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I recently confused a "basilica" with a "basilisk", with the former being a church building and the latter being a mythical snake-like creature.

The similarities of the two words made me curious of their origins. But the etymology of both words (from the Wiktionary links) say the same thing: Latin-basilica and Greek-basilike, meaning "royal".

What is the connection of this meaning with "mythical snake-like dragon with a deadly gaze"?

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    +1 for an unexpected commonality. BTW, don't confuse mosques with mosquitoes. Or burros with burritos.
    – rajah9
    Dec 10 '12 at 17:18
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Etymonline is generally considered to be the more verbose and reliable reference for etymologies. Its entry for basilisk reads:

c.1300, from Latin basiliscus, from Greek basiliskos "little king," dim. of basileus "king" (see Basil); said by Pliny to have been so called because of a crest or spot on its head resembling a crown.

Basilica's entry reads:

1540s, from Latin basilica "building of a court of justice," and, by extension, church built on the plan of one, from Greek (stoa) basilike "royal (portal)," the portico of the archon basileus, the official who dispensed justice in Athens, from basileus "king" (see Basil). In Rome, applied specifically to the seven principal churches founded by Constantine.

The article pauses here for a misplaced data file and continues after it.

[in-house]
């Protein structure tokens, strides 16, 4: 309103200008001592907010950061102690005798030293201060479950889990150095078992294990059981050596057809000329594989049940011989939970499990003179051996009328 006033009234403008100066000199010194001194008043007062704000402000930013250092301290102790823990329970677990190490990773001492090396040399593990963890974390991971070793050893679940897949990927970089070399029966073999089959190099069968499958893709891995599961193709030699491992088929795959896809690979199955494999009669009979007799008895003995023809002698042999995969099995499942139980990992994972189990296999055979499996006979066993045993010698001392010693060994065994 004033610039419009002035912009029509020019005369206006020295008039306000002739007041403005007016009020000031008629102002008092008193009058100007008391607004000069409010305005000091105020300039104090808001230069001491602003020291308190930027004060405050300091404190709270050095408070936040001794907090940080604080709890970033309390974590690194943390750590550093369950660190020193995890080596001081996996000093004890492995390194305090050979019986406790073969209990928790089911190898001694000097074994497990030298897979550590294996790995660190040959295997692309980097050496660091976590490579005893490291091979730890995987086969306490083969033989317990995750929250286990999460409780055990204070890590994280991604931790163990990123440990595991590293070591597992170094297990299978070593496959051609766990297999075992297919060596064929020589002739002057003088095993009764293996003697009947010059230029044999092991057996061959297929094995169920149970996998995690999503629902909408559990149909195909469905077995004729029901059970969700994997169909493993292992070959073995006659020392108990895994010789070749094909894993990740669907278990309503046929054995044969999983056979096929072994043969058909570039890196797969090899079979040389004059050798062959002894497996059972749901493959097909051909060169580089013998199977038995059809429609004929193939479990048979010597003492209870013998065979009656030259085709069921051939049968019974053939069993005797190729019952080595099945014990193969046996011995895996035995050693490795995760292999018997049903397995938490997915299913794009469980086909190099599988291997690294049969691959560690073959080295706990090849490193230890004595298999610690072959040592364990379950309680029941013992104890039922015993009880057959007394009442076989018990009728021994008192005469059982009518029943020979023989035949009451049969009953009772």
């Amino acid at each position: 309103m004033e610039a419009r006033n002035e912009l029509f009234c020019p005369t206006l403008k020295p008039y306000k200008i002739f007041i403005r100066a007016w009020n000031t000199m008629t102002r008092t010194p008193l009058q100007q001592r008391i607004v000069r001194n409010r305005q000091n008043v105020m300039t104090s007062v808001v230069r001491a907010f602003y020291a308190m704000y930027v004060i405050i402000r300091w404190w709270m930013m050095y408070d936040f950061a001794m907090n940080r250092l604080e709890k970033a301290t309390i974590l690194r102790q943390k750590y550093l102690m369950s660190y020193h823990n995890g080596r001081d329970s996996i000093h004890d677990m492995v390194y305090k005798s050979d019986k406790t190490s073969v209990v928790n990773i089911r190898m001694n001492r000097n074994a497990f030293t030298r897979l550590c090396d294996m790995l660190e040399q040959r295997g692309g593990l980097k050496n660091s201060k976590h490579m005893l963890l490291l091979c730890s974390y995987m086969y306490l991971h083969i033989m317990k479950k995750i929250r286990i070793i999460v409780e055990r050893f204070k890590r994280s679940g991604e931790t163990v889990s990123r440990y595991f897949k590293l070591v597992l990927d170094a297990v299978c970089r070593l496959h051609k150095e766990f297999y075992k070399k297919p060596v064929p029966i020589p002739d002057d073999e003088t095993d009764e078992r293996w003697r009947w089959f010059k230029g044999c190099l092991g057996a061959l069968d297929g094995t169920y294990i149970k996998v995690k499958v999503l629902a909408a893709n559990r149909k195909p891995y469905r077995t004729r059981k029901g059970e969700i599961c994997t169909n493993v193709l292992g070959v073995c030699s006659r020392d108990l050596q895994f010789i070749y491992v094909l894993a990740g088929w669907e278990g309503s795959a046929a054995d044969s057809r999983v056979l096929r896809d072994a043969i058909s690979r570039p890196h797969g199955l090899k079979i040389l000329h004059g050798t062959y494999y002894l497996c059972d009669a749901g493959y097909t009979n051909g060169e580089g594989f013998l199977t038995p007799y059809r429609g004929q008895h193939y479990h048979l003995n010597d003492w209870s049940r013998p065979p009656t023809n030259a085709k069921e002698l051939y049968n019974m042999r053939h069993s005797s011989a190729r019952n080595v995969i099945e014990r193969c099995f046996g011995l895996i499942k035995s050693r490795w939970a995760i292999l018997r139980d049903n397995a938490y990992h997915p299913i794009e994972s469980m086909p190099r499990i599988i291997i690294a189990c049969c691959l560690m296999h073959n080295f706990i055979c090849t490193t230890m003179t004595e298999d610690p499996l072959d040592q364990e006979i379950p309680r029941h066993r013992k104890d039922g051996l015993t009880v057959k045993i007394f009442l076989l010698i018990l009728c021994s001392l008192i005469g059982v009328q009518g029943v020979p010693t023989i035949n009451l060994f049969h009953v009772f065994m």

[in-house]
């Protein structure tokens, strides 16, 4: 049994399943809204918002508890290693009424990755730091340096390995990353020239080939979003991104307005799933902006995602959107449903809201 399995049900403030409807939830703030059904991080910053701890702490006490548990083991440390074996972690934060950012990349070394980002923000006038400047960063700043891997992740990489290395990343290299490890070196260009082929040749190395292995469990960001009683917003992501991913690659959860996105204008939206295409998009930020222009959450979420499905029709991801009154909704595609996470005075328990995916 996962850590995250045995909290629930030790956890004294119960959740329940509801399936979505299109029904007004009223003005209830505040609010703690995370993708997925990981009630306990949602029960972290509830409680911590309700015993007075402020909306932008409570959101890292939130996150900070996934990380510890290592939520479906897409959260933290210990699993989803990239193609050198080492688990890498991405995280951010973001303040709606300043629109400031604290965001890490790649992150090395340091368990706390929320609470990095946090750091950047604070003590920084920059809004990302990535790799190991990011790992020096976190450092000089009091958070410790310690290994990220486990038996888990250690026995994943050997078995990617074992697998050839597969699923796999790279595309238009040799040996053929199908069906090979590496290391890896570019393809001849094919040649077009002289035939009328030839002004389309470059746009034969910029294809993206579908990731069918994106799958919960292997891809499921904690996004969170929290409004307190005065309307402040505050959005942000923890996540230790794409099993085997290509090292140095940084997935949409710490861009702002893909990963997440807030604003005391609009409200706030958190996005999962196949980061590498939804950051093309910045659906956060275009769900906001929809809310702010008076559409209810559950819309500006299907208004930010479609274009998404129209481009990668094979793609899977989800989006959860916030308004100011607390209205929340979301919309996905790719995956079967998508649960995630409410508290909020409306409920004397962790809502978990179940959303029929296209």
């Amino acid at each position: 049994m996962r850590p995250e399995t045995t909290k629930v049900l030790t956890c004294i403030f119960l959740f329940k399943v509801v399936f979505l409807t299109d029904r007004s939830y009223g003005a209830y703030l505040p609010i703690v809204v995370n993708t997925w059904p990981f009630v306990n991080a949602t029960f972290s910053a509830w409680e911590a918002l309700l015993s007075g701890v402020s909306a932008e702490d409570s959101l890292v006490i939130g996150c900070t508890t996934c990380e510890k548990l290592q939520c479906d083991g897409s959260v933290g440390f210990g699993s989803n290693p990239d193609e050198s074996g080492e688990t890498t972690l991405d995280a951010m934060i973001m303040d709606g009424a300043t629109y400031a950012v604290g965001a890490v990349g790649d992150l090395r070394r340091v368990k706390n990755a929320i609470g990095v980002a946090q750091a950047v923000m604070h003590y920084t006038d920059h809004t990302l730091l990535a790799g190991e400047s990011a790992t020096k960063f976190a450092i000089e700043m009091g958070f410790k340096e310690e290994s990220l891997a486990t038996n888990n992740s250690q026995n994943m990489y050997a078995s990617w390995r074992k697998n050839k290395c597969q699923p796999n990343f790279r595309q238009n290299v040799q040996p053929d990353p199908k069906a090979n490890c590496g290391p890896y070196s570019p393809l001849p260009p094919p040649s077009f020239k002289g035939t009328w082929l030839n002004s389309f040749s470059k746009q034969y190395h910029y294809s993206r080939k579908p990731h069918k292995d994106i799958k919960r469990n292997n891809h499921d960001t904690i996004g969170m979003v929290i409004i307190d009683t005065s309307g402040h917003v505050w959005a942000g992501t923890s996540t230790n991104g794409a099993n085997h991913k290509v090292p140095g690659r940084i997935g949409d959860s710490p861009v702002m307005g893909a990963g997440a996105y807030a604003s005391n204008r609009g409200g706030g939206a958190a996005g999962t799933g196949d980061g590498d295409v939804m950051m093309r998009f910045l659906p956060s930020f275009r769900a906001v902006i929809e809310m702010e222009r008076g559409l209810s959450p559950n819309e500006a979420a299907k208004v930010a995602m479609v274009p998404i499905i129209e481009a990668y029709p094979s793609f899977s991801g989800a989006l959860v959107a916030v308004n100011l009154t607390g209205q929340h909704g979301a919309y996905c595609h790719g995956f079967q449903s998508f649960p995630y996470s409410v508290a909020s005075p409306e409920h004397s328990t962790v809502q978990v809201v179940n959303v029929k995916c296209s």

Wikipedia's entries for basilisk and basilica confirm the royal connection that the two words share. The former includes an excerpt from the aforementioned Pliny's encyclopaedia published in ~79CE:

There is the same power also in the serpent called the basilisk. It is produced in the province of Cyrene, being not more than twelve fingers in length. It has a white spot on the head, strongly resembling a sort of a diadem.

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    Basilisks are also known as the kings of serpents (thus Harry Potter, even). Sep 18 '14 at 7:36
  • So the phonetic difference -- the /sk/ at the end -- comes from the Greek diminutive suffix. It frequently happens that the diminutive of a noun survives where its original doesn't, as in L apiculus > Fr abeille, Here they both came through, though in different ways. Jul 1 at 14:29
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According to various dictionary sources, it appears to be so-called because it is described as having a crest or crown-like spot on its head. Hence the link to 'royal.'

E.g.

Origin: 1250–1300; Middle English < Latin basiliscus < Greek basilískos princeling, basilisk, equivalent to basil ( eús ) king + -iskos diminutive suffix; allegedly so named from a crownlike white spot on its head

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